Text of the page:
It gets better. One of the late chases features several pole cats – men on giant swinging sticks who pull people from other moving vehicles. Almost like make-shift cranes. The second time we saw the movie the guy behind us whispered “Oh Jesus!” when they showed up. Lest you think this is some fancy CG work, the pole cats were real. And while I don’t know if their stunts were shot at speed, I know that they were moving; in an interview George Miller said he wept with joy when he discovered the stunt men could do the stunts while moving.

When he set out to make this film, the director stated he wanted to use as many practical effects as possible, and he certainly stayed true to that. Most of the explosions are real. They even flipped the war rig for real (though the archway was added using effects). It seems most CG was used to fill in backgrounds and landscape, or to put two shots together. What few CG effects this movie does use, it uses to great affect. The sandstorm, for example, is fantastic. Obviously, computer effects are a staple for fantasy and sci-fi movies where most of what the director wants to show doesn’t exist. But I do hope to see more movies follow this trend. The outcome is no less than spectacular.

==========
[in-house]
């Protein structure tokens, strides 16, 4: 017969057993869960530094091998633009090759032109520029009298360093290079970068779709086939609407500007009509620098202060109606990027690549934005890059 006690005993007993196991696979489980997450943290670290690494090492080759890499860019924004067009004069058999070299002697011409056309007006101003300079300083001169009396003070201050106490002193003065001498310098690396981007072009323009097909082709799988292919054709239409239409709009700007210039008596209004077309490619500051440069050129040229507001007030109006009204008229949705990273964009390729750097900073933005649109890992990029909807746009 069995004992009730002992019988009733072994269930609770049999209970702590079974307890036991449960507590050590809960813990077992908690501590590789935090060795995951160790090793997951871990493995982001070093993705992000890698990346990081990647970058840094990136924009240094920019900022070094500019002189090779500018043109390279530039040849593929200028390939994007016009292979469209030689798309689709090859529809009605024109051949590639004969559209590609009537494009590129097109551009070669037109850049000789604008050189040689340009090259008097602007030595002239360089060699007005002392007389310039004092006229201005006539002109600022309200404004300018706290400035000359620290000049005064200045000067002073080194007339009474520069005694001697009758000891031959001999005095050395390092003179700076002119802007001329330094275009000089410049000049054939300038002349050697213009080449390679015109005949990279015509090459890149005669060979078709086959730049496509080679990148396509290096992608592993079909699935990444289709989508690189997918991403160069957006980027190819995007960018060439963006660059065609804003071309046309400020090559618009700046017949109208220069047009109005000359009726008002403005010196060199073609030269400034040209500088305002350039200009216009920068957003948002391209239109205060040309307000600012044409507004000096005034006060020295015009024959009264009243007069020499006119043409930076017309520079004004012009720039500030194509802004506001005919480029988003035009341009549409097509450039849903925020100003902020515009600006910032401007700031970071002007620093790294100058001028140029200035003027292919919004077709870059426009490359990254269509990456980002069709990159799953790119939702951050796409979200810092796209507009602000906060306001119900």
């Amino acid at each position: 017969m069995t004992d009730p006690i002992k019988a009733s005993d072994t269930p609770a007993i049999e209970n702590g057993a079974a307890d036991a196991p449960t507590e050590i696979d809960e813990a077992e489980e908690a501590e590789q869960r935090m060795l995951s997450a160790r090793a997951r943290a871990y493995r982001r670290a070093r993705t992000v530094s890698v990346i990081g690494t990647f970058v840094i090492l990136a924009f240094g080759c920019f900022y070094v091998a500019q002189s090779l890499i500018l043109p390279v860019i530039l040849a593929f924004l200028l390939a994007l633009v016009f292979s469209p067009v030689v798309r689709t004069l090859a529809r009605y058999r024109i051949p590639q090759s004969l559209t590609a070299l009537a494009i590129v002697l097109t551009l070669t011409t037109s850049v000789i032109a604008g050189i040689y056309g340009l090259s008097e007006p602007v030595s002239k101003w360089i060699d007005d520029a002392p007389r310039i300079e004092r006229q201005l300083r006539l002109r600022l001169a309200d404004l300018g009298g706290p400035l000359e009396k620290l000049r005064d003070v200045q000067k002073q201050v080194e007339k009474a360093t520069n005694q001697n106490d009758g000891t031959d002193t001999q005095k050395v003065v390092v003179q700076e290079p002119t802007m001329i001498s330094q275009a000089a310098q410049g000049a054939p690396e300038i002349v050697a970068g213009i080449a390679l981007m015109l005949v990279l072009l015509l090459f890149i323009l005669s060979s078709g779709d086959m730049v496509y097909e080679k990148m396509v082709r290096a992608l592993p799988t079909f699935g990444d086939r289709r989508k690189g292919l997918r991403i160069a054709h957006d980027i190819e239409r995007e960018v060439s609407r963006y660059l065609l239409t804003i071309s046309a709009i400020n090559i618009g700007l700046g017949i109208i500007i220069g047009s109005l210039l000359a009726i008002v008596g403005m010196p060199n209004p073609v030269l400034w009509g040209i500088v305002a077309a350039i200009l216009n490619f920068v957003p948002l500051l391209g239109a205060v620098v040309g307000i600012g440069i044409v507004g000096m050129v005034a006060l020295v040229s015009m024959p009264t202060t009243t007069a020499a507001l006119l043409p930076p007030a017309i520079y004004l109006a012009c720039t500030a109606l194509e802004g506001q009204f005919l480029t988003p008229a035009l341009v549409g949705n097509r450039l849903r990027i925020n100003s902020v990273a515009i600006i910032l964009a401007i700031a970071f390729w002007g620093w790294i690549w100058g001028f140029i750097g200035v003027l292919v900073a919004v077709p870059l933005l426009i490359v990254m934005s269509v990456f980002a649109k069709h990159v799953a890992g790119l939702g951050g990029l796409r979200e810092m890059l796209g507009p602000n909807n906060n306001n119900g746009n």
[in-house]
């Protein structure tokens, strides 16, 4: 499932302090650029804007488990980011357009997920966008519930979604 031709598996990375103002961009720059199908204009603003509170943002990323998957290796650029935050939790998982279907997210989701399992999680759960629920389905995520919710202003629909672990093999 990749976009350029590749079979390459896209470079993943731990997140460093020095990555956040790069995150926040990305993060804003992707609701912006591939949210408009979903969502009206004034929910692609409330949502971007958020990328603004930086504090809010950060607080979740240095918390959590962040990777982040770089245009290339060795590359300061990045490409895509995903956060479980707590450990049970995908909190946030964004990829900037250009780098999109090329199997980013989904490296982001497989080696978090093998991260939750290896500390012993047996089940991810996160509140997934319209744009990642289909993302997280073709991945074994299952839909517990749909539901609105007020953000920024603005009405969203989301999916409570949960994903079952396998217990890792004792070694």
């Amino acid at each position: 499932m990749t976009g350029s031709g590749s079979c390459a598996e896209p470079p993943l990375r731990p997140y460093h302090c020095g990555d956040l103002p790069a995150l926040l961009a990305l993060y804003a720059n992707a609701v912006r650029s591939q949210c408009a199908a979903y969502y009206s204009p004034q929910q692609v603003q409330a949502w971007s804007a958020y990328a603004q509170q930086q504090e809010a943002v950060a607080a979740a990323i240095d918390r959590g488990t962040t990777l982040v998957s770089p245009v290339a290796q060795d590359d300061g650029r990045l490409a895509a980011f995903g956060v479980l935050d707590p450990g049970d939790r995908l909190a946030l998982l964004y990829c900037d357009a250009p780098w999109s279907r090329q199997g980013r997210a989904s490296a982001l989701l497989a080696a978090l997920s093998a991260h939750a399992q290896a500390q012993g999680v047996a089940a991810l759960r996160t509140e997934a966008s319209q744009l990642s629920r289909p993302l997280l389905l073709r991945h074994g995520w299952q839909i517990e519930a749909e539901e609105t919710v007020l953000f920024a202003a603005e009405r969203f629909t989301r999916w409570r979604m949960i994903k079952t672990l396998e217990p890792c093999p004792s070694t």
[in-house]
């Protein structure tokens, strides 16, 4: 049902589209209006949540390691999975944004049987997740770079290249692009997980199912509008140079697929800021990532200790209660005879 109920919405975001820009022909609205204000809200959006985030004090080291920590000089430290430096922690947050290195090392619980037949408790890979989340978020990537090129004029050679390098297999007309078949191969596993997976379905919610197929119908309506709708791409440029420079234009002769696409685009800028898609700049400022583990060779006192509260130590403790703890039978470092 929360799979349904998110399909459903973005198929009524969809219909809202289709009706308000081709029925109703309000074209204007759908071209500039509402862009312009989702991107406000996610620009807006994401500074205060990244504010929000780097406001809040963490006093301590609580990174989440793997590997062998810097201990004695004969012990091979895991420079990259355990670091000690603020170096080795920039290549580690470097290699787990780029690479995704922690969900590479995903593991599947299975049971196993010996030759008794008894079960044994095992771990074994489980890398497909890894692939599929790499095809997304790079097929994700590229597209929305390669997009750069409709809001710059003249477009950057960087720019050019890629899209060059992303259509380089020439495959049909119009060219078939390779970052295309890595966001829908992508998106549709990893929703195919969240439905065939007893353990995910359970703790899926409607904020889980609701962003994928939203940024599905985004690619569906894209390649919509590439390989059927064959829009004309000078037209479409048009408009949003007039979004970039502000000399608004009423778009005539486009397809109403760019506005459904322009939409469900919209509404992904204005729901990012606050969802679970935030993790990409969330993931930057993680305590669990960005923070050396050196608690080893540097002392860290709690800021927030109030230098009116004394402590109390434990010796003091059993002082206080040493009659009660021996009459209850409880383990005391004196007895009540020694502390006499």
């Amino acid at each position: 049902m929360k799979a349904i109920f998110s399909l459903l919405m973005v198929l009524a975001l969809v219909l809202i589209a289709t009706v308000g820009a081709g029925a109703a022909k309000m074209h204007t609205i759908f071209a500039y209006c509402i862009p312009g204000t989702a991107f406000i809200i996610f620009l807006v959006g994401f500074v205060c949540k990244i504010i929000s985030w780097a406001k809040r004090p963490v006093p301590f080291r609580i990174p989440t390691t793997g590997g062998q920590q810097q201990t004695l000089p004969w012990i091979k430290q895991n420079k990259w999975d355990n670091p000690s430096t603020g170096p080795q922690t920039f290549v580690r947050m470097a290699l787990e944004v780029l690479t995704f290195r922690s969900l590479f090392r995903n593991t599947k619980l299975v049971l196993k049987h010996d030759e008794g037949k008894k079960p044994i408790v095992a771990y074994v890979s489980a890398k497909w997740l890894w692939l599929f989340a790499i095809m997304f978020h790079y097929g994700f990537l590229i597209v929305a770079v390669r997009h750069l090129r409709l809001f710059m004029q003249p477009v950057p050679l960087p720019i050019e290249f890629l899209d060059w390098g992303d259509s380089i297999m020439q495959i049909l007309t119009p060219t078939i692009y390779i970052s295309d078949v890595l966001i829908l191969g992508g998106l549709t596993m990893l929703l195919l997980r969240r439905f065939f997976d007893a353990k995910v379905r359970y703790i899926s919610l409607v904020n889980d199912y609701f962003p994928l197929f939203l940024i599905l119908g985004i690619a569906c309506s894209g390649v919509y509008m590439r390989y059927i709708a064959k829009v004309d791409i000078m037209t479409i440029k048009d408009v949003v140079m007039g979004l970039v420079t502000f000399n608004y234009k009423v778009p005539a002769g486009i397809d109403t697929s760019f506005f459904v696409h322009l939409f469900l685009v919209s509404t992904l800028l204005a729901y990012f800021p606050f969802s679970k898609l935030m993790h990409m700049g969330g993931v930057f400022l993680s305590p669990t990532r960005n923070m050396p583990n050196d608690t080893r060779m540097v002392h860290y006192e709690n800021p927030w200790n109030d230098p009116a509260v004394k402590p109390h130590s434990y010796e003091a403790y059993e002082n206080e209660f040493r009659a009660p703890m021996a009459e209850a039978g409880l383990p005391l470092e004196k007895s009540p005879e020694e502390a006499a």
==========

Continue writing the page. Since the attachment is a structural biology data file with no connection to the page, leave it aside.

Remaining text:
Little details make a big difference.
Speaking of a movie where a little goes a long way… A high-octane thriller, packed wall to wall with excitement and explosions, doesn’t leave a lot of time for character development. At least, not if that development has to be delivered through dialogue. My husband recently watched the original Gundam anime series, and one of the things he liked best was the creator’s ability to convey a great deal of character development in short, simple ways. A strategic glance at a photo, for example, would reveal a character’s family connection and perhaps a sorrow over being parted. Let’s not forget, the way characters move and speak is often as important as what they say and do. This is how we learn who they are.